(1) the negotiation of a definitive contract action is not possible in sufficient time to meet the government's requirements; and (2) the government's interests demand that the contractor be given a binding commitment so that contract performance can begin immediately.

 Defendant has shown that the UCA met these criteria, since the contracting officer's statements show that a definitized contract could not be completed in time to meet the required delivery schedule to avoid the costly delays mentioned above. On this basis, the government argues that it was in the Air Force's interest to give Northrop the required "binding commitment" to begin contract performance in time to meet that delivery schedule. The Court will not second-guess the Air Force on this question, and finds that the pre-existing Boeing contract provided a rational basis for concluding that a "binding commitment" needed to be made as soon as possible.

 Plaintiff makes several additional arguments about alleged improprieties in the UCA award, which amount to a claim that it was inappropriate to award a UCA while the RFP was outstanding and its requirements were still in effect. Plaintiff argues that the urgency of the procurement was not as great as defendants allege, in an effort to insinuate that a "sweetheart deal" existed between the Air Force and Northrop. The most important piece of evidence plaintiff adduces in favor of this argument is that the Air Force agreed to let Northrop use two component parts of the TEMS units which existed in large numbers in order to meet the production deadline of the procurement. The Court is satisfied that this evidence does not show that the Air Force had such an abundant supply of these parts that no "emergency" existed with respect to this procurement, since it seems to be the case that Air Force bases are customarily supplied with a stock of these spare parts, and the Air Force simply allowed Northrop to use them in order to meet the contract deadline. The fact that the Air Force was willing to allow its usual quantity of spare parts to be used to meet that deadline persuades the Court that the Air Force did, indeed, approach this procurement as an urgent one, since it allowed Northrop to use pre-existing parts rather than slow down the project.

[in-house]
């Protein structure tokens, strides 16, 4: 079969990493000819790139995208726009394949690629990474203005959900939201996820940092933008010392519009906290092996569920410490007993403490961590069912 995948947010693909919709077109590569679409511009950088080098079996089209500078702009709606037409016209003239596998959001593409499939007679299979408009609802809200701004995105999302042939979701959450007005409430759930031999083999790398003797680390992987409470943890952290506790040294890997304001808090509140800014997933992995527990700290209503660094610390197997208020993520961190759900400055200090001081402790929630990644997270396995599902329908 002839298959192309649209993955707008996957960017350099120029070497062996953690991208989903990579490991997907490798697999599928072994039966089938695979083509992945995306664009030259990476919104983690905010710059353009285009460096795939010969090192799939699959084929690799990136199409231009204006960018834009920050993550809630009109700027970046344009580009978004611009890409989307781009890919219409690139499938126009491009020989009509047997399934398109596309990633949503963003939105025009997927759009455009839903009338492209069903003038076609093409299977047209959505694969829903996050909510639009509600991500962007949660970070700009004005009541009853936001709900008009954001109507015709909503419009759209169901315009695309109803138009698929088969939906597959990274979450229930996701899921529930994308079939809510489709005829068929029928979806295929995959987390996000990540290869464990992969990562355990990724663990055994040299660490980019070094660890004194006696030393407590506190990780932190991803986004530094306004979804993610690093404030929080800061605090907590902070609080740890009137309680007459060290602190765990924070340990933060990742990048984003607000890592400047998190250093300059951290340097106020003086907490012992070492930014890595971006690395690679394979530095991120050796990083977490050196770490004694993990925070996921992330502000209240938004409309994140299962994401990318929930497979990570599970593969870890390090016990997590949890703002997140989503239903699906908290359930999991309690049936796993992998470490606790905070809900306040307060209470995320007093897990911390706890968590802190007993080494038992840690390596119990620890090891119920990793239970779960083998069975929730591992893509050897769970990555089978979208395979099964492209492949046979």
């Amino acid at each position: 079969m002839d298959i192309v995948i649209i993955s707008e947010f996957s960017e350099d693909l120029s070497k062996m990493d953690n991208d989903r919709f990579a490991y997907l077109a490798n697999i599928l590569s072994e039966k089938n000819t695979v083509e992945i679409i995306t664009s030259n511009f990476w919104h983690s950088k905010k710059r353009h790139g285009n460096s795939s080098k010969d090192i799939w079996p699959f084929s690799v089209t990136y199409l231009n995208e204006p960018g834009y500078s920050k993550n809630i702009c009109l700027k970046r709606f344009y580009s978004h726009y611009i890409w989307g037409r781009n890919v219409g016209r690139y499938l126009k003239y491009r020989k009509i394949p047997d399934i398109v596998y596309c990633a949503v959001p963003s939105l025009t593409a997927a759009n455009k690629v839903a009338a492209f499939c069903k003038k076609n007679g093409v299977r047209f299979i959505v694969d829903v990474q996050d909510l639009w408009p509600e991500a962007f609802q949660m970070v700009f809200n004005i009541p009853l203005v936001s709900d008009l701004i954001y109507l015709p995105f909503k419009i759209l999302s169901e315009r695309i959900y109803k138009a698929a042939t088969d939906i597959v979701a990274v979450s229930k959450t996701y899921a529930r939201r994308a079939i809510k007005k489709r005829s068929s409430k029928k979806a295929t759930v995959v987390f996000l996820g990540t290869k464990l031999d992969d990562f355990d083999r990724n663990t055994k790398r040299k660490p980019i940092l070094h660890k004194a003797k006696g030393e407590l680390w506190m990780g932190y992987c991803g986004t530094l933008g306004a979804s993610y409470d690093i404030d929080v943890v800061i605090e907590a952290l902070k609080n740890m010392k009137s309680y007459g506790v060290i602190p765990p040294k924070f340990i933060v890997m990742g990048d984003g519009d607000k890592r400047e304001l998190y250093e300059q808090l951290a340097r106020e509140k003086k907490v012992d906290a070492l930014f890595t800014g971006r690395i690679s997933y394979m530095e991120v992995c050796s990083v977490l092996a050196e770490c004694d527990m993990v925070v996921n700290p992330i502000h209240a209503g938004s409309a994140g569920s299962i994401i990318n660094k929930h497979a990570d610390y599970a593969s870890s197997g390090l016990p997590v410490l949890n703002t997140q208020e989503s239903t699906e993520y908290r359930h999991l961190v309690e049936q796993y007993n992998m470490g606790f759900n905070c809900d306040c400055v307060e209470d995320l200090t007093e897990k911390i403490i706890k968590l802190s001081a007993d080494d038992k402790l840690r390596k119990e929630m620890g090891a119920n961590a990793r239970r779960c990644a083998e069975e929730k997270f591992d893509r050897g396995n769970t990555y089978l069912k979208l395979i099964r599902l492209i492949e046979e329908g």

In addition, plaintiff argues that the authorization to issue the UCA violated the regulation limiting issuance of UCAs, AF FAR SUPP Section 17.9004, on the basis that the contracting officer failed to include a narrative statement of the effects which would have been felt due to delays if the normal RFP procedure had been followed. The Court finds that the UCA contained such a narrative based on the impact delay would have on the separate, pre-existing contract with Boeing, including a recitation of the exact costs per day of delay.

 Plaintiff also argues that the chain of command for UCAs was violated because there was no coordination with the Director of Material Management. This argument is incorrect, since § 17.9004 merely provides that the "statement shall be signed at a level no lower than the director (or deputy) of material management within the Air Logistics Center." In this case, the justification for the UCA was signed by the Vice Commander of the Logistics Center, a higher-level official than the Director of Material Management. The Court finds that the AFLC Form 224 justification for the UCA was prepared in accordance with regulations.